I recently attended the Stories of the World in Arts in Parliament event which showcased the culminative work that has been worked on by young curators over the past few years as part of the Cultural Olympiad.
To say I was impressed in a huge understatement. The young curators showed their work with such pride – I was extremely privileged to have been invited to witness to this event.
One young curator I saw there was Belinda Li, whom I happen to meet while I was at MuseumNext this year. I asked her to write a guest blog to share the experience of what it was like to take part in Cultural Olympiad.
From Belinda Li:
The presentation at Westminster Hall late last month was a culmination of almost two years of work. The Preservation Party started out as a group of seven young people aged 14 to 24 working with Leeds City Museum. We were first commissioned to help with young people relations in the museum. We helped give advice on what the museum could do for us and gave feedback on the permanent exhibitions. This was only the very beginning of our long journey. Starting in January of this year, we embarked on our major project, which was an exhibition to run concurrently with the London 2012 Olympics.
This exhibition was the first ever designed in collaboration between the museum and young people.
To help out in our gargantuan task, ten more young people joined our small group. The 17 of us set out on our long hard road. We had six months to figure out our narrative, design the entire exhibition, and pick out the objects. We broke up into four different groups to help organize ourselves for this exhibition. There was the object team, the design team, the interpretation team and the marketing team. We also had our two project coordinators, Steph and Alex overseeing the teams and making sure we were on task. Additionally we had three main adults helping us and without them we could not have pulled it off.
After a few all day sessions we decided as a group the topics and the messages we wanted our exhibition to convey. Working with the Cultural Olympiad, our exhibition was to encompass world stories and cultures. We wanted to emphasize the stories of the individual objects in the Leeds Museums and Galleries Collection.
So we decided to tell those stories and, in addition, explain how those objects made their journey to Leeds.
It was an amazing process finding out about the objects, meeting with curators and figuring out what we wanted in our exhibition. We divided our objects and our exhibition into five separate sections: Treasures, Collecting the Exotic, War, Tomb Raiding and Death, and The Final Frontier.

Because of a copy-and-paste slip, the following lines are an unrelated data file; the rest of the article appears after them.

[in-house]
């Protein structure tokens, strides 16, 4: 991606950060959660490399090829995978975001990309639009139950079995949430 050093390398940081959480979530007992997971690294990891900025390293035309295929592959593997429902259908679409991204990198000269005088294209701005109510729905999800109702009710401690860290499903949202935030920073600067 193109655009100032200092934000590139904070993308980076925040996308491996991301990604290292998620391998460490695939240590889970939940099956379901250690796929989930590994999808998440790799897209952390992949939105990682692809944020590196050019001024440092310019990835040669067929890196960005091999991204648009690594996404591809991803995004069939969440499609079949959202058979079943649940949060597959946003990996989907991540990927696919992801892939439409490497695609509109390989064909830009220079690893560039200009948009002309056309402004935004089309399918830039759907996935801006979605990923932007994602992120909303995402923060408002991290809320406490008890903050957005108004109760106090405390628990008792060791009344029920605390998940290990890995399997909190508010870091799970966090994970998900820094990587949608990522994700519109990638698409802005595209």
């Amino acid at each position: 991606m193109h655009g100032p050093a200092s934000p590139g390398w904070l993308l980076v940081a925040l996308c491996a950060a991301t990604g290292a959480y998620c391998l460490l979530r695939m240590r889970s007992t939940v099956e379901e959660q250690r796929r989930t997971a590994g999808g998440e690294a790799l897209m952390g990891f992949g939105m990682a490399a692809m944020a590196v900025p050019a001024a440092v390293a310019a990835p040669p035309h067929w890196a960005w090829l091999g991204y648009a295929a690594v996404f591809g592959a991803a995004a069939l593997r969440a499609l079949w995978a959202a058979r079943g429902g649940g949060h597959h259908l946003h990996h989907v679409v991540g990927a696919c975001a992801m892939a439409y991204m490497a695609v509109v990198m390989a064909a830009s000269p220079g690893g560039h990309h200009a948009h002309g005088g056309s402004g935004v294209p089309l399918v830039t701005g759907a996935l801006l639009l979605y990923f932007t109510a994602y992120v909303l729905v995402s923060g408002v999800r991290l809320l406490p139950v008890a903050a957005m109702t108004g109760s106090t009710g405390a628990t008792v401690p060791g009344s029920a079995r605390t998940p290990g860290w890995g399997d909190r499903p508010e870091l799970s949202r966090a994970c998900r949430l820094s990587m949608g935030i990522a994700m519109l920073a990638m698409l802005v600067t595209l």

In this exhibition, we wanted the audience to question their notion of a treasure. As with most museum objects we felt that everything in our exhibition was a treasure, but it could be a cultural treasure, a personal treasure or a monetary treasure. We also wanted visitors to question how these objects got to Leeds, which is described in our subtitle. We want the audience to ask was this object stolen, smuggled or saved to get to Leeds.
We designed our exhibition as a journey.
The visitor started out going through security, like at an airport, which consisted of a metal detector and an X-Ray machine. They then went to the Bureau de Change to exchange their currency, or to look at the many different types of currency we had from all over the world. The journey continued when the visitor went through the separate sections to explore where the objects had come from. Their journeys ended back at the airport.
We worked for a few solid months on this exhibition, meeting every week leading to our three weeks of installation where everyone worked everyday to bring this project together. During those three weeks, it was a whirlwind of work going on in the gallery and the office. We had almost everything to do in those three weeks and I am surprised we did it all in that time frame.
Our exhibition is sprinkled with activities for children; we had a dressing up station and a wall to write your name in hieroglyphics and filling out an exhibition passport. These activities were enjoyed by not only children but teenagers and adults too.
Opening night was met with so much praise and admiration.
Many of the adults in attendance could not believe that a group of young people had pulled off such an amazing exhibition. They told us we had a firm grasp of what constituted a good exhibition. They were amazed at how interactive, interesting and informative it was.
A group of ten of us went down to London to Westminster Hall to present what we had done.
We had Steph Webb, one of our project coordinators, talk a little about what we did and show a short animation of one of our objects, which we also included in our exhibition. This was presented along with many other displays the collaborations between museums and young people. There were many performances with spoken word, dancing, craft and other showcases of the partnership between museums and young people. We also brought a few objects to show what types of stories were showcased in our exhibition. This was made possible because of Stories of the World and Arts in Parliament.
This is the one experience that will stick with me for the rest of my life and has reinforced my career choice.
I have never worked with such an amazing group of people to accomplish such a massive task. Everyone I worked with was so enthusiastic and we were all on the same page to get this exhibition up and ready for the audience. It was such a great experience and I know every single person in the group is elated that this exhibition has been met with overwhelmingly positive reviews.
If you are in Leeds from now until January please come to the City Museum in Millennium Square and check out our exhibition, Treasured! Stolen? Smuggled? Saved?